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Iron Capital Insights

  • Iron Capital Insights
  • September 1, 2022
  • Chuck Osborne


College football kicks off this Labor Day weekend. Most of the top teams will have an easy time of it, but there are bound to be some first-week upsets. The upset will, of course, be accompanied by the underdog’s fans chanting, “Overrated…overrated…!”

Have you ever given that any thought? It really doesn’t make much sense, does it? They might as well be saying, “You’re as bad as we are!” How about actually giving your team some credit? Maybe the favorite wasn’t overrated; maybe your team is just that good. Nah, they were overrated.

Football teams are not the only ones who get overrated. In my opinion, the Federal Reserve is hugely overrated. I will be the first to admit that my belief is not the mainstream. I am in a minority here, but I’m okay with that. I also want to be clear, because we live in a world of absolutes: one must be on one side or the other. An idea is either brilliant or evil, there is no middle ground. (That is nonsense; there is always a middle ground, and usually that is where the truth is found.) When I say the Fed is overrated, I am not saying the Fed is without influence.

The Fed has plenty of influence. However, its ability to impact the actual economy is greatly overstated in my opinion. I have a hard time believing that there was an enormous amount of economic activity that will no longer take place because the Fed has raised interest rates by 2.25 percent. Even if rates get as high as 4 percent for the overnight Fed funds rate, that is still lower than it was for much of the 1990s when the Fed was fueling the tech bubble with “low” rates.

© Nuthawut Somsuk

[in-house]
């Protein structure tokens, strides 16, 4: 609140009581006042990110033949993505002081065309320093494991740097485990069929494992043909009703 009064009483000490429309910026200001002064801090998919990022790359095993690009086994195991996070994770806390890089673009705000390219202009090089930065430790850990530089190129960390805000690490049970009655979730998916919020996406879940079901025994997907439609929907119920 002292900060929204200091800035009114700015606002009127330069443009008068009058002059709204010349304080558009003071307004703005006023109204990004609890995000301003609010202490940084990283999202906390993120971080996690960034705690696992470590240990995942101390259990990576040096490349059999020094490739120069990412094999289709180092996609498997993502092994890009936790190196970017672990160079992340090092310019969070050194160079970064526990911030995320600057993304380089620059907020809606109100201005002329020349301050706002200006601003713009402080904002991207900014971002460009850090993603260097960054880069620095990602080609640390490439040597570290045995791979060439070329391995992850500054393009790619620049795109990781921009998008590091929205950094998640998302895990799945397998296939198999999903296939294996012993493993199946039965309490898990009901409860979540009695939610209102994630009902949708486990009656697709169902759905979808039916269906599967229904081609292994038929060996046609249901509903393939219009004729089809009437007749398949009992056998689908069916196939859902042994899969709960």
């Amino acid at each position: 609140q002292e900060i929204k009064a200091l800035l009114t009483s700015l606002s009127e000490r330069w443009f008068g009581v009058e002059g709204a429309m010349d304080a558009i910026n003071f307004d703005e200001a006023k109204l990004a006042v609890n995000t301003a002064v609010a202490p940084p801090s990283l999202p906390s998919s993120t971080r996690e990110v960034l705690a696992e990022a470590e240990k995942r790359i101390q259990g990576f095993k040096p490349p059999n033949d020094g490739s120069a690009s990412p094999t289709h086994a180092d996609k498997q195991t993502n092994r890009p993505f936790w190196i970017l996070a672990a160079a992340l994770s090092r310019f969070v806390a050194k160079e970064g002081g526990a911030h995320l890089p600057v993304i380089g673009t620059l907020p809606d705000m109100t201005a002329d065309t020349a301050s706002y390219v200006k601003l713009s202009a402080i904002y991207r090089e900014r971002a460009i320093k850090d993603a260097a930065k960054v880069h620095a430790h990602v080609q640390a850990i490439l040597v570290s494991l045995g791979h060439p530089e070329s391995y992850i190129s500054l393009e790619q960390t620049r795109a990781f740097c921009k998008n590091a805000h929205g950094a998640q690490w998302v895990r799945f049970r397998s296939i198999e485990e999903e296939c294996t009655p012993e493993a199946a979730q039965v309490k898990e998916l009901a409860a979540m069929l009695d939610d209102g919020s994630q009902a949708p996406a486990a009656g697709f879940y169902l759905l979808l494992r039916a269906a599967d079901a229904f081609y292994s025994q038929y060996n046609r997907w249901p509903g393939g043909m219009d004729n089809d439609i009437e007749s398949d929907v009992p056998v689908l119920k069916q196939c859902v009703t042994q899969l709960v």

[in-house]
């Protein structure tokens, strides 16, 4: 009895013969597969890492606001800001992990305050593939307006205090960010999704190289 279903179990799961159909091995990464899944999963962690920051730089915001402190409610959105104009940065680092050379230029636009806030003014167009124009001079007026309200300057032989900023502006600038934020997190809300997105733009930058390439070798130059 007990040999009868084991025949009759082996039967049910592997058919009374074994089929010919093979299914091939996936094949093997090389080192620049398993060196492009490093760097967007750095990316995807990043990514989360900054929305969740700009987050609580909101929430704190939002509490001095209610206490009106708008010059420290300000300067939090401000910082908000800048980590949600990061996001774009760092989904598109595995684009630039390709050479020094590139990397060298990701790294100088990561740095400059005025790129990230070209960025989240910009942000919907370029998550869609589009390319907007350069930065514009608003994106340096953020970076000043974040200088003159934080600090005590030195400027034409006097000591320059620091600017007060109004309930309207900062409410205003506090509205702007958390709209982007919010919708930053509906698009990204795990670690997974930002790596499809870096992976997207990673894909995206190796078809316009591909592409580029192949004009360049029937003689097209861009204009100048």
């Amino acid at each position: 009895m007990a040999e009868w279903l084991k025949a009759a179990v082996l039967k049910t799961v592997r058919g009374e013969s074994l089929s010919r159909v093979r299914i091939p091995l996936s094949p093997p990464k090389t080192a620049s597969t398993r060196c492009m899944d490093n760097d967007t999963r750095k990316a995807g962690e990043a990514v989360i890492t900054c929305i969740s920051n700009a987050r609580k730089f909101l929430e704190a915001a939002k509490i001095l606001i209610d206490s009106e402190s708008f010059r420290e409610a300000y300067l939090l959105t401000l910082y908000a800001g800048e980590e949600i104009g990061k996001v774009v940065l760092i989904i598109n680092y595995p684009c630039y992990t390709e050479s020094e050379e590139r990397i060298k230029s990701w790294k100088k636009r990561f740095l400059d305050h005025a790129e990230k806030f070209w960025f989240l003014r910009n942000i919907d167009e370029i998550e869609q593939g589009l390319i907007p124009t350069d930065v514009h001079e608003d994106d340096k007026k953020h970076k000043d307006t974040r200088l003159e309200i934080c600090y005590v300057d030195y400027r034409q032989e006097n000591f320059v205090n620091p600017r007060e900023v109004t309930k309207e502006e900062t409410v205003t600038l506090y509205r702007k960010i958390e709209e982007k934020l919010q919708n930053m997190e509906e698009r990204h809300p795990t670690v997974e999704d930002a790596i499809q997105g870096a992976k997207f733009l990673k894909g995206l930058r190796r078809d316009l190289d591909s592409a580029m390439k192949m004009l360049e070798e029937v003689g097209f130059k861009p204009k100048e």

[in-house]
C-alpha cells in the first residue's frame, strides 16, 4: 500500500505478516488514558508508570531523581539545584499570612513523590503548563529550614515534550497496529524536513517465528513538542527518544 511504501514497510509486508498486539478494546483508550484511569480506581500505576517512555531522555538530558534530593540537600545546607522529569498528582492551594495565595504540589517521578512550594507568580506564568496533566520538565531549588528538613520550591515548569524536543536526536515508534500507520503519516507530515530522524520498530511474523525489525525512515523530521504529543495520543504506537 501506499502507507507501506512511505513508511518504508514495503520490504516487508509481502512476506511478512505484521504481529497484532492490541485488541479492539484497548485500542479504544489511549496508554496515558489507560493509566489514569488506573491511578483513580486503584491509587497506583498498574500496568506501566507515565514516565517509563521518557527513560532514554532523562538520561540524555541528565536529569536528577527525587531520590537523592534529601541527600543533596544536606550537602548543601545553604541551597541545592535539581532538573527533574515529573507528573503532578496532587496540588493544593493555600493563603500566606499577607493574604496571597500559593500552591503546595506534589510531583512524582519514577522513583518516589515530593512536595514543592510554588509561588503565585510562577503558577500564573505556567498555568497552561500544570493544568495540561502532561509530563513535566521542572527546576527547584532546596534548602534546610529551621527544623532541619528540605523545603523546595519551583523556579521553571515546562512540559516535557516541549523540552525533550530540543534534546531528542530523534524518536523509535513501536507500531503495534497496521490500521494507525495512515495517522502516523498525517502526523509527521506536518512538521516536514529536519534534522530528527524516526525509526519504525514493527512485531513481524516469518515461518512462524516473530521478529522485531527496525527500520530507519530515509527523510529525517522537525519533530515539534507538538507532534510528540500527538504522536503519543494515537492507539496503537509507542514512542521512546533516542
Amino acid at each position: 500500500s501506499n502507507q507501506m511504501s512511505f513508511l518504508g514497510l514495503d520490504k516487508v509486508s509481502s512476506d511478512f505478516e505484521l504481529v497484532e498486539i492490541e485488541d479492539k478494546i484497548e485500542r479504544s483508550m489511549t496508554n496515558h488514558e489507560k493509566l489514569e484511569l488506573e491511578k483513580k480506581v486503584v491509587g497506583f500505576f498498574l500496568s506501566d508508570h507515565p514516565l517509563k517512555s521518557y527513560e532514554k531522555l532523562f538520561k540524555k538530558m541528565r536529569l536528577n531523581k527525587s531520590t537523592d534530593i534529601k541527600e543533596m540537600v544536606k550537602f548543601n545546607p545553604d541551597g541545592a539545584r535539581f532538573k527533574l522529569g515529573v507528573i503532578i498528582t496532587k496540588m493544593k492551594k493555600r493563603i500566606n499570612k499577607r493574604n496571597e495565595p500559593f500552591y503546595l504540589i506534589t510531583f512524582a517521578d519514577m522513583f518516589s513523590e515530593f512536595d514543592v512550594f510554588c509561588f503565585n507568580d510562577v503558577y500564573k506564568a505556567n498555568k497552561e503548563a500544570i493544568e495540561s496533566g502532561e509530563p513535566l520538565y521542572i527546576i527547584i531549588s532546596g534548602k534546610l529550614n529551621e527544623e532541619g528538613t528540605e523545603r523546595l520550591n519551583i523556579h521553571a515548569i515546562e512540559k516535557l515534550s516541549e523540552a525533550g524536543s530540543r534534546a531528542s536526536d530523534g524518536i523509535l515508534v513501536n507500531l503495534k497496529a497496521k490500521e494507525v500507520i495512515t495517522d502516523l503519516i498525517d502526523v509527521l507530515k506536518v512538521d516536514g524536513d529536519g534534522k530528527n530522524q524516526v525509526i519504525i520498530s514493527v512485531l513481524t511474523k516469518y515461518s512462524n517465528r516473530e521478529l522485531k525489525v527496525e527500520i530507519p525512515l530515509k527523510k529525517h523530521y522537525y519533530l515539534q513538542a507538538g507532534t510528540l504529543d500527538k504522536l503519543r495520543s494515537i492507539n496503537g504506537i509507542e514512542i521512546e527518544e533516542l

If the Fed raised rates dramatically as it did in the 1970s and early 1980s when rates peaked at more than 20 percent, then it could cause a severe recession, but that isn’t likely to happen. I believe that the Fed has to move rates dramatically before having an impact on the real economy. It does, however, have enormous influence in financial markets, especially the bond market. In the bond market, a small move in rates equals a big move in the value of bonds. Add to that phenomenon the fact that the Fed basically became the bond market during the financial crisis in 2008 with “quantitative easing” – the actual purchase of government bonds. The easing went on much longer than needed (if needed at all), and the Fed now has an enormous bond portfolio it is in the process of liquidating. No one really knows what the impact of that move will be. Quantitative easing was new ground, and now we get to see what quantitative tightening does.

My guess is that it will have little impact on any of our daily lives, but the market is convinced that it is going to cause a recession. (Of course, we are technically in a recession, but no one wants to admit it.) Some have clarified that the Fed will cause an “earnings recession,” meaning corporate earnings will go down. The issue I have with that theory is that the underlying cause of all of this is inflation. Inflation does not impact all companies the same; some are hurt, but most actually will see earnings rise. The rise is only nominal – the higher earnings from price increases get eaten up in the next period by higher costs, all due to inflation – but nominal earnings is what companies report.

We believe the market is giving too much credit to the Fed and is overstating the threat of a severe recession. The JOLTS job openings were reported earlier this week and there are basically two open jobs for every unemployed person in the U.S. This is after the Fed has raised rates.

This is the problem in the market now: Fed action isn’t causing the real economy to slow dramatically, as the market fears. Every time we get data confirming this, the market, instead of celebrating good news, fears for even more Fed action, which it believes will cause real harm. At some point, good news has to be accepted as good news.

As we have written before, the Fed did not get us into this situation alone, and it cannot get us out of it alone. Meanwhile, one cannot fight the market. We remain defensively positioned, but also cautiously optimistic. At this point, this still could be just a dip in the rally. We will know shortly which way we will go. We hope for the best but stay prepared for the worst.

Warm regards,

Chuck Osborne, CFA
Managing Director